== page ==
Since I graduated from University seven years ago, I have continually taken at least three courses per year from Universities or Professional organizations.  To me, the alternative to learning would be playing video games or watching television.  I could get involved in a less structured learning environment (through self-teaching), but my workplace pays for me to take courses that are work applicable and at this stage in my career.  My intention is to gain skills that I don’t already have in order to allow for greater employ-ability from both internal and external job postings in my field.

How about you, do you have any skills you wish you had, or have learned as an adult that you wished you would have had earlier in life?

12 thoughts on “Lifelong Learning”

  1. I agree with you on the value of taking classes. All of the skills I wish I had are athletically-based. I wish I was a better tennis and squash player, had kept playing basketball and (field) hockey when I left high school, etc. I think this is a function of spending most of my time sitting at a desk in an office. I do work out and play tennis in the summer but there never seems to be enough hours in the week. Honestly nothing career related appeals to me in a take-a-night-course sort of way at the moment, I’ve done too much of that in the last decade.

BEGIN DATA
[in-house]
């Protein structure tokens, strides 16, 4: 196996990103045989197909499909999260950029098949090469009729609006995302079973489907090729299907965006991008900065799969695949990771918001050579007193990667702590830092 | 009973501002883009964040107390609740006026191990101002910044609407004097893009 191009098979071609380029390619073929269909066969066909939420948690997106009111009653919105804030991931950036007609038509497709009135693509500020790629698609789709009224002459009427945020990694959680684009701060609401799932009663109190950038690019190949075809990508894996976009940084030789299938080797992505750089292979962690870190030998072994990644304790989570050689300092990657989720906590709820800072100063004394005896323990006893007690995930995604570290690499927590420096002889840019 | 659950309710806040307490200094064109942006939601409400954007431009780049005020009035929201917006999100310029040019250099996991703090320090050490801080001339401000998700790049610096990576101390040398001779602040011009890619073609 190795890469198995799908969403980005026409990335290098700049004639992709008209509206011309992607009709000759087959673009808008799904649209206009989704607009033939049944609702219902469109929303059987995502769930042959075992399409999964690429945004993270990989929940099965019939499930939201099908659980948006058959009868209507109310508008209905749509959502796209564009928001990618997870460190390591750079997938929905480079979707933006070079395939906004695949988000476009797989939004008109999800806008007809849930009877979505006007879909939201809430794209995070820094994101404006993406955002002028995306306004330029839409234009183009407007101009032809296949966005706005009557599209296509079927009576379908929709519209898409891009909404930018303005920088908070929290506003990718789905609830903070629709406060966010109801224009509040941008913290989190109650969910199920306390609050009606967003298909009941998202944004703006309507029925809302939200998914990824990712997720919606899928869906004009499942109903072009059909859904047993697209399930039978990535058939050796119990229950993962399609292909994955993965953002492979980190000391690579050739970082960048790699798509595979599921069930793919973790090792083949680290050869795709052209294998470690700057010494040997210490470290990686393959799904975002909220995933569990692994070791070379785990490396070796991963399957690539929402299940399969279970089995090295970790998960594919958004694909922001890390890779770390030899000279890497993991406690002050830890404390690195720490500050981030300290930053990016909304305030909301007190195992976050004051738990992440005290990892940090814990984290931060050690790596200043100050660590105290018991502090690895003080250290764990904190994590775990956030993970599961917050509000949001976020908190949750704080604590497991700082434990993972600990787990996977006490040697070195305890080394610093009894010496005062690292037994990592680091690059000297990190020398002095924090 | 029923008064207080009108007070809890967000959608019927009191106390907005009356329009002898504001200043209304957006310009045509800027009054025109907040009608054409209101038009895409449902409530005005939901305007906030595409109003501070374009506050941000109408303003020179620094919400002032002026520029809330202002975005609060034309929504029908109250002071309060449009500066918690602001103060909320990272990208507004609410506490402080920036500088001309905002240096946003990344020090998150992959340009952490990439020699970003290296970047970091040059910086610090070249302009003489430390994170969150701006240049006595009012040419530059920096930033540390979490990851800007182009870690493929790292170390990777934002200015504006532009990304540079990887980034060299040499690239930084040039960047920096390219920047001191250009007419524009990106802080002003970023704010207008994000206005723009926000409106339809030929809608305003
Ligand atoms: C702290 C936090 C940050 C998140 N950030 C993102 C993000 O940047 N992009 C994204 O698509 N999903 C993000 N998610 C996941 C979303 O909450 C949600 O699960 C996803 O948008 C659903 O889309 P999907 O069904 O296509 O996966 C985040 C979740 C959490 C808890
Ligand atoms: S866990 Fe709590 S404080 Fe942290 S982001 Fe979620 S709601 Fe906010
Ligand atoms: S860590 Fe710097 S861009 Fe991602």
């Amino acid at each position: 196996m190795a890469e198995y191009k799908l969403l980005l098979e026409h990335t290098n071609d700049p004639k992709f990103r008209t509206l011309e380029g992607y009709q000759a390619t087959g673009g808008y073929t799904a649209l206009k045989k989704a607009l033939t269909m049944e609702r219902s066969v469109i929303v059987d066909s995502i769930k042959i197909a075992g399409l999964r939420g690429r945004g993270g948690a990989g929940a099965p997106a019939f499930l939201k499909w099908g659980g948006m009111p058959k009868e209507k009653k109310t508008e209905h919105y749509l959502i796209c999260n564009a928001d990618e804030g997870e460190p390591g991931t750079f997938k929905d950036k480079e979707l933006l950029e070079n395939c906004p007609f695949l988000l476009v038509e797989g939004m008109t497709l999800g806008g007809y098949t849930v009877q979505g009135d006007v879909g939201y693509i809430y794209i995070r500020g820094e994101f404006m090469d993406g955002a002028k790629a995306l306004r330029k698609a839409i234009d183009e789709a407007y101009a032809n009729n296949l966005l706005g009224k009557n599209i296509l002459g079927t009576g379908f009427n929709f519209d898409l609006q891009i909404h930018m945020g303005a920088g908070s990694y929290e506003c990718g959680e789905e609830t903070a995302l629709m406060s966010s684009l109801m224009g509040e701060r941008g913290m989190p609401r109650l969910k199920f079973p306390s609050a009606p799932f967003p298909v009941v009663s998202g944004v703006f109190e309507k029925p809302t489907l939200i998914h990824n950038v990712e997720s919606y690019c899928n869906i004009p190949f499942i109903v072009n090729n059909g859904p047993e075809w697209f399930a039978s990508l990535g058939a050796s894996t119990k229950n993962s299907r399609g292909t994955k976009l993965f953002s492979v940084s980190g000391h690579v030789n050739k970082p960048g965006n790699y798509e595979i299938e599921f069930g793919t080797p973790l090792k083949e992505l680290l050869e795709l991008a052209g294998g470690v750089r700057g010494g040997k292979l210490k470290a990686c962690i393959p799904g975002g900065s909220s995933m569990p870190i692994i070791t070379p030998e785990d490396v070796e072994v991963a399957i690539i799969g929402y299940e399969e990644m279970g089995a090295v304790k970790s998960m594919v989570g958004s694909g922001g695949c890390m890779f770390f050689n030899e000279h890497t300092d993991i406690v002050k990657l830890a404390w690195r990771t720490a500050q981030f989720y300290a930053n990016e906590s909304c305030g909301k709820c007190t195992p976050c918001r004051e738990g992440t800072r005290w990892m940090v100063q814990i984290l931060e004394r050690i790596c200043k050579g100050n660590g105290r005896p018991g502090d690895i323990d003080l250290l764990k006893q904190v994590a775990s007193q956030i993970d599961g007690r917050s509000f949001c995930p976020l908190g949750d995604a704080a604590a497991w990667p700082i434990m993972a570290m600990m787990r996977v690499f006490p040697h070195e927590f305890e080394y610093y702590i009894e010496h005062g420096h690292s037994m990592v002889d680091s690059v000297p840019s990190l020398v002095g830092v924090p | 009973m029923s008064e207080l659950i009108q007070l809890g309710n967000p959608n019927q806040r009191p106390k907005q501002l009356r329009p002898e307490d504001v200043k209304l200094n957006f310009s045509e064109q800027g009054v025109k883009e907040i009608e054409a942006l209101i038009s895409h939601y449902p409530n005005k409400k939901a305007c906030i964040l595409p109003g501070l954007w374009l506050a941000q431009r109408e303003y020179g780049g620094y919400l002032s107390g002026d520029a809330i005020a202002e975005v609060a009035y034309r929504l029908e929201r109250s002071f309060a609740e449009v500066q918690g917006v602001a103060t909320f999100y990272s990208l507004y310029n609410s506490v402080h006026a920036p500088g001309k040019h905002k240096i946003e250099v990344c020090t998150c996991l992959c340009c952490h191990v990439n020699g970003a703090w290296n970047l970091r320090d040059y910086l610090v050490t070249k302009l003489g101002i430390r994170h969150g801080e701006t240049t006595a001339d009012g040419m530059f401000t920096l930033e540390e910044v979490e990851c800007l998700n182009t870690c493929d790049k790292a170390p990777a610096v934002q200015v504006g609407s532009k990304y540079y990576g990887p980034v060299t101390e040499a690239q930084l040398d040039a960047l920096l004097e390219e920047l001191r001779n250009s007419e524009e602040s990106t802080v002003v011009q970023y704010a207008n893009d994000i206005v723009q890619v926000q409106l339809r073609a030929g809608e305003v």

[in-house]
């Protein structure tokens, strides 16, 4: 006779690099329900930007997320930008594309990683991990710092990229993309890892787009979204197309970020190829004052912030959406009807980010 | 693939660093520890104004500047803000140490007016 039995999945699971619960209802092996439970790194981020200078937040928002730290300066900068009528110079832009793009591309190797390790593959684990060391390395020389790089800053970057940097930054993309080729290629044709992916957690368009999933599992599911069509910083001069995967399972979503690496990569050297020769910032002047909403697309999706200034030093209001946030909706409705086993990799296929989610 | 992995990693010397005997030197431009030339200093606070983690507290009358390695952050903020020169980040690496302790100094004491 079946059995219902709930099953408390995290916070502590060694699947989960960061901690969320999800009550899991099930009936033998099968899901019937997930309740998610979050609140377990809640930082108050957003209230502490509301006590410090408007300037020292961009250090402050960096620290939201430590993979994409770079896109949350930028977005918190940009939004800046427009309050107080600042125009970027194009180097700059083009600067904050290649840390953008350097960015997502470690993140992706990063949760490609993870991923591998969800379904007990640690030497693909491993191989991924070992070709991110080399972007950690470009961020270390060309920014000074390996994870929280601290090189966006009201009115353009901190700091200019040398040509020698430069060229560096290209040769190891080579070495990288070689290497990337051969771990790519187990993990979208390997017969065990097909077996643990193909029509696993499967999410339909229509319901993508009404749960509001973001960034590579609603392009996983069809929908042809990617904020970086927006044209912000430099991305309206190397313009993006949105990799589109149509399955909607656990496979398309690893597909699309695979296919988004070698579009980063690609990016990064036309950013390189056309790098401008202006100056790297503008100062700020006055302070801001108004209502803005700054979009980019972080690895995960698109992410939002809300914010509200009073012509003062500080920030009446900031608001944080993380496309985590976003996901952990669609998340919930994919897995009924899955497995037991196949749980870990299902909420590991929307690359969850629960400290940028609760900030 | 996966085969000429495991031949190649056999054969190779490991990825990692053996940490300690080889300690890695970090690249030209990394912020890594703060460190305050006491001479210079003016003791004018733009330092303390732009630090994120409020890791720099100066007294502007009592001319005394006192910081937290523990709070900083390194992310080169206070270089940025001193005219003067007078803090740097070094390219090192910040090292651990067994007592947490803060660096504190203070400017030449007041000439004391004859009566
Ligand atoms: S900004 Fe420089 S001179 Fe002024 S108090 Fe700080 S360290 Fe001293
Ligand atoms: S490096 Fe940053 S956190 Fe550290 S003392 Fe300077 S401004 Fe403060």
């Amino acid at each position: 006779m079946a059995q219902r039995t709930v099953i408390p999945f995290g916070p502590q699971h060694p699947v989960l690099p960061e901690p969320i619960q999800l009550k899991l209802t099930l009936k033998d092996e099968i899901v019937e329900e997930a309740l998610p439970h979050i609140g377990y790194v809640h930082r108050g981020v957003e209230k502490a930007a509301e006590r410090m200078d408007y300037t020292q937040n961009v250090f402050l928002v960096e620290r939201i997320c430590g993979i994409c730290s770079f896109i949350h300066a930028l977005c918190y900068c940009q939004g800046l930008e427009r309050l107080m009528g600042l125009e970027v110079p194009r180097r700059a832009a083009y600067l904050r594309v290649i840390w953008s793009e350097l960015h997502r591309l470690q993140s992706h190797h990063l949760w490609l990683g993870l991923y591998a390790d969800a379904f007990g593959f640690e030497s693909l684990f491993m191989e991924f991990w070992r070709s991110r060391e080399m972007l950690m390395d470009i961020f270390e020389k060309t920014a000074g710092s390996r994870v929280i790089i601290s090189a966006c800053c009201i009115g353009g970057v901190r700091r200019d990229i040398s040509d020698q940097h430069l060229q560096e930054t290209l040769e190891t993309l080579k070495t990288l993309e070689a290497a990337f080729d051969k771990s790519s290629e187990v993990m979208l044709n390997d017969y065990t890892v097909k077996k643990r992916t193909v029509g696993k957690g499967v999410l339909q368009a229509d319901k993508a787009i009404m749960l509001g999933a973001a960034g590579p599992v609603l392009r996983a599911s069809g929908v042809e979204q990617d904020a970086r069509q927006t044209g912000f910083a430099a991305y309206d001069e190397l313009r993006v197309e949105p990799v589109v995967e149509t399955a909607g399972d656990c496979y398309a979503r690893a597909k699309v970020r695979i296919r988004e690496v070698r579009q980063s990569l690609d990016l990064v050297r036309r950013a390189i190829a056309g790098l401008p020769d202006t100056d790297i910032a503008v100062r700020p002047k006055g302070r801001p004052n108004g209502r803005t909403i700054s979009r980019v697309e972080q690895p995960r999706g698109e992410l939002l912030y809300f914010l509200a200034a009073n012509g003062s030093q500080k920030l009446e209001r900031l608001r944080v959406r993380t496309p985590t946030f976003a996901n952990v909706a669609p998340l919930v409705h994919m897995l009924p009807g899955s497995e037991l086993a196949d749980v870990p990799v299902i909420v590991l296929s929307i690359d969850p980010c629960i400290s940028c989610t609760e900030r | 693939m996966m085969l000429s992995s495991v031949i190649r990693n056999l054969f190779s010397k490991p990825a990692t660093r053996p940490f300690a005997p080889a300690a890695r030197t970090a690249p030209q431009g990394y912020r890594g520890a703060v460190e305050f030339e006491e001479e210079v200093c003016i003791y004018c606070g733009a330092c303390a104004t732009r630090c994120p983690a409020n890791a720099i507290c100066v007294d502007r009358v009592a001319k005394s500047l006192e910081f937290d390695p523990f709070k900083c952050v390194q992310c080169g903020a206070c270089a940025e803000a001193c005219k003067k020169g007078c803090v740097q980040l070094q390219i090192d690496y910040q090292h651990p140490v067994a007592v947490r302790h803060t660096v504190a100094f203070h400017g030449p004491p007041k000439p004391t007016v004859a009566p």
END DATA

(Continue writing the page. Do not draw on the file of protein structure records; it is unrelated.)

2. « To me, the alternative to learning would be playing video games or watching television. »

    Considering the low quality of the most programs on air, and the «XBox Live addiction syndrom»… yeah I do really prefer investing my time in classes!

    I am currently studying (part time) to get my master degree. Much better investment than a TV or videogames. Those will never get me a better job or higher income 😉 as they will certainly help my brain cells to die faster lol! Personnally I prefer to keep my brain in good shape hi hi!

  3. I enjoy learning and taking classes. I seem to learn more in a classroom environment versus online training. I gain a lot hearing the experiences of other people. I would love to job shadow some different careers I always thought I would do well at – i.e. financial planner or chef.

  4. At the moment I’m focused on just catching up on the financial knowledge I need to make the career switch to accountant. I think that financial knowledge will help me a great deal with my finances.

    Do you think it’s time for a new car? Your average of 3000 per year or $250/month could probably get you a 2 year old domestic with very little maintenance required. After it’s paid off you’d have a huge savings.

    I just wrote a posting on this and plan to buy a 2 year old domestic and keep it for about 8 years (or it gets more expensive then replacing it. Sounds like you reached that point.